Herkner and his small atelier are based out of Offenbach am Main, a satellite city of Frankfurt.

There is order to the seeming chaos of Herkner’s office. A Plexiglas model of Das Haus (center) can be made out among material samples, knickknacks, pieces of cloth, and books littered around the workspace.

One of Herkner’s early successes, the Bell Table is available in the United States through Luminaire.

A basket woven using a technique Herkner learned during workshops at the Binga Craft Centre in Zimbabwe. The designer visited the center in April 2014 as part of a program sponsored by a cluster of institutions including the British Council, Alliance ​Française, the Goethe Institute, and the National Gallery of Zimbabwe.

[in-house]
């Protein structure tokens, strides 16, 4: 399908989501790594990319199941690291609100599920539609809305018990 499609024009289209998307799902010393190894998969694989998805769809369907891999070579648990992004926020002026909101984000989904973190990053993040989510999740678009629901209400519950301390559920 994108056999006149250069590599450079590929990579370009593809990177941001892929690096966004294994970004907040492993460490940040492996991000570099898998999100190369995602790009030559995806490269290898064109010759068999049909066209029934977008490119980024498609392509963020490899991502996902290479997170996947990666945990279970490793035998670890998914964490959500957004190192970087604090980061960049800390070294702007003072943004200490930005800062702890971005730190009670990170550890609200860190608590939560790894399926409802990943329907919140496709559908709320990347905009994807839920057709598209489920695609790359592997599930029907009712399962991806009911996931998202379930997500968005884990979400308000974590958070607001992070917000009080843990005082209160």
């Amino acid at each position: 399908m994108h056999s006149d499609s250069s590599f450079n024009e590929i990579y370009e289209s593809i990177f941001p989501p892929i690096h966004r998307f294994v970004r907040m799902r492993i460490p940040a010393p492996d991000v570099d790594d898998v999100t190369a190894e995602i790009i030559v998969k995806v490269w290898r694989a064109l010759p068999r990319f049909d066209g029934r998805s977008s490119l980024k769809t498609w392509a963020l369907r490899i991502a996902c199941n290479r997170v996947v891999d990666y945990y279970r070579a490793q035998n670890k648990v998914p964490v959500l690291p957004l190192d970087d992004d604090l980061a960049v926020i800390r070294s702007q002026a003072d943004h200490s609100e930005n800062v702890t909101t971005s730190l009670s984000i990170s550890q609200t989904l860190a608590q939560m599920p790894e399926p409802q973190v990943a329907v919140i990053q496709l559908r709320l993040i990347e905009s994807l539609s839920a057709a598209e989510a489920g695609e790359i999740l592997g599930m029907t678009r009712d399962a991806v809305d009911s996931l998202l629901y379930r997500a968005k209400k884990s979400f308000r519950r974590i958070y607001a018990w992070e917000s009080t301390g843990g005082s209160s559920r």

An office mood board bears tchotchkes and souvenirs the designer picked up on his travels.

A bright amber PVC curtain partially conceals rows of furniture scale models.